Thief steals food from children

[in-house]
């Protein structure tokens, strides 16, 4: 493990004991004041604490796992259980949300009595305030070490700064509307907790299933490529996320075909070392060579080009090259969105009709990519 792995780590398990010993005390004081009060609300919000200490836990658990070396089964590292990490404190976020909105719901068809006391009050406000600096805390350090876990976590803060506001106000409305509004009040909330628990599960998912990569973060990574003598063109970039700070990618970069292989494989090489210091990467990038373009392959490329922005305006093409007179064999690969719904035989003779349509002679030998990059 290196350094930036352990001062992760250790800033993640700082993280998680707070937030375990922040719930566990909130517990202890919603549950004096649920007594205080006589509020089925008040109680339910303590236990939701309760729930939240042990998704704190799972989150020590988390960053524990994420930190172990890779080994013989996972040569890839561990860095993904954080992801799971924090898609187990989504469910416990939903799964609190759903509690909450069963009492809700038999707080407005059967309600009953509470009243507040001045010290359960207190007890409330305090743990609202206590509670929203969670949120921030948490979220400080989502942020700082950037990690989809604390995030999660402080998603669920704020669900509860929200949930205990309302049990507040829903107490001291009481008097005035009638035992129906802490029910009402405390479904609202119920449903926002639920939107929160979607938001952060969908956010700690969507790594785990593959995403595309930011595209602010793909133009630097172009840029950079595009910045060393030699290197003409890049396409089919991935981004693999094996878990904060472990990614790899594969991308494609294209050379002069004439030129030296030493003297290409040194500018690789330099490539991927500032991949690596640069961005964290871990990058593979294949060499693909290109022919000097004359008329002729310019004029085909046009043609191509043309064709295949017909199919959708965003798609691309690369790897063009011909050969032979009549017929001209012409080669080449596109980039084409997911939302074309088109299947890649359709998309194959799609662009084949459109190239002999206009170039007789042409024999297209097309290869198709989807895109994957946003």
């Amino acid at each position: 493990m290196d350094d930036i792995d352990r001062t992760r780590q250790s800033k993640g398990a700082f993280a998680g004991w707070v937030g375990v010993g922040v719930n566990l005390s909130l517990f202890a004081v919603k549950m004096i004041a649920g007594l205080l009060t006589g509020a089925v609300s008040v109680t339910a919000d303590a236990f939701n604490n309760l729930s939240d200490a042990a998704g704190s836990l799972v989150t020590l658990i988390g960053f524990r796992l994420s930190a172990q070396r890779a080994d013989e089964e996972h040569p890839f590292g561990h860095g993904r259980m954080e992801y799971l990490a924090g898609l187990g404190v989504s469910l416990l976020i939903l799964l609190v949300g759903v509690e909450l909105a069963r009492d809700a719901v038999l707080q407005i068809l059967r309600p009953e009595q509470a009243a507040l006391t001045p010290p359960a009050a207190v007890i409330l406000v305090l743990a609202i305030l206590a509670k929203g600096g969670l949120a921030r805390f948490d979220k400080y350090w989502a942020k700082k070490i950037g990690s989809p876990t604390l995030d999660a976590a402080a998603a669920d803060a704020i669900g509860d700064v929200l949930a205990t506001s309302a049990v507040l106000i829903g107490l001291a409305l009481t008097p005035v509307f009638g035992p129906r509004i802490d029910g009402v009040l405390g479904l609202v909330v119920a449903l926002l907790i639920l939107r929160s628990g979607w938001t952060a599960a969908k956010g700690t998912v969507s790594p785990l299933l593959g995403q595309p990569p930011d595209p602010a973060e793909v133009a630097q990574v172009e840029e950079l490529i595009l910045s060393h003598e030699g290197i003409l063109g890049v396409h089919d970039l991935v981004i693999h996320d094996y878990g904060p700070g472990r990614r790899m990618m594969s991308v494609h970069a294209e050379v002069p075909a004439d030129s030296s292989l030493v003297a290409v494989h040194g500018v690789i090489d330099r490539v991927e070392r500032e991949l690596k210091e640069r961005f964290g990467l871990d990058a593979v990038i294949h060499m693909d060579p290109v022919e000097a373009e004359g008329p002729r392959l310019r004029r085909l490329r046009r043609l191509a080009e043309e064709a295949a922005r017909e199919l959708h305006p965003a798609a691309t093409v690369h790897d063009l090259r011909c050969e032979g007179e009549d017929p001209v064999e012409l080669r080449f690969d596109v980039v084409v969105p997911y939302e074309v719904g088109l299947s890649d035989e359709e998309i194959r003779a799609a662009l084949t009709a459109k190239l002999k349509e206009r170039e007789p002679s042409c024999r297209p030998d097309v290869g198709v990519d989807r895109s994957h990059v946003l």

A mother who stole food from another woman’s children was sentenced at Masterton District Court yesterday. Krystal May Colleen Mccarthy appeared on five shoplifting charges, one charge of theft from a dwelling, and one of failing to answer district court bail. Defence lawyer Mike Kilbride said his client’s offending was driven by her drug addiction. “Ms Mccarthy is on a jobseekers benefit, but it is the offending which funds her addiction,” Kilbride said. However, since the offending, which began in December last year and ceased in February, Mccarthy had referred herself to a residential rehabilitation programme. Kilbride said a sentence of intensive supervision would give his client the “best chance” to be accepted into such a programme. “She understands she can’t do that alone,” he said. “There will no doubt be some waiting till a bed becomes available.” The main cause for her desire to change was her children, who currently did not live with her. “She understands that she can’t have those children with her, which is something that is crippling to her,” Kilbride said. Judge Barbara Morris questioned whether a comprehensive drug and alcohol assessment had been ordered, noting Mccarthy appeared to be in need of a rehabilitation programme. “She’s not looking well, and I suspect the drug addiction is really gripping her at this stage.” The judge ordered a sentence of two years’ intensive supervision for the offending, which she described as “a large number of thefts”. The items stolen included a Kathmandu jacket, food from supermarkets, and perfume from Farmers. “And you stole food from a solo mother on a benefit who was trying to do her best for her three children,” Judge Morris said, describing this particular offence as “probably as low as you can go”. However, she also noted the trauma in Mccarthy’s past and said this was a driving factor of her drug addiction, and her offending in turn. “I sense that you’re very much at a low point at this stage in your life,” Judge Morris said, to which the defendant nodded, wiping tears from her eyes. “But sometimes you need to get to that point before you can turn your life around. “There’s lots of challenges in front of you, but they’re not insurmountable. “There’s no question that victims have been affected by your offending. They, too, deserve to know that there will be no more victims. This warrants imprisonment.” However, she was concerned that imprisoning the defendant without rehabilitation would lead to further offending. “Research indicates that those who self refer and acknowledge that they need help are more likely to be successful,” the judge said. “And you’ve already done that.” She recommended Mccarthy use her children as motivation, and described her as a person with “much potential”. As well as the sentence of intensive supervision, the judge ordered a reparation payment of $20 for the Lower Hutt family whose food was taken. Mccarthy was ordered to complete an addiction programme, and would be required to undergo judicial monitoring every three months.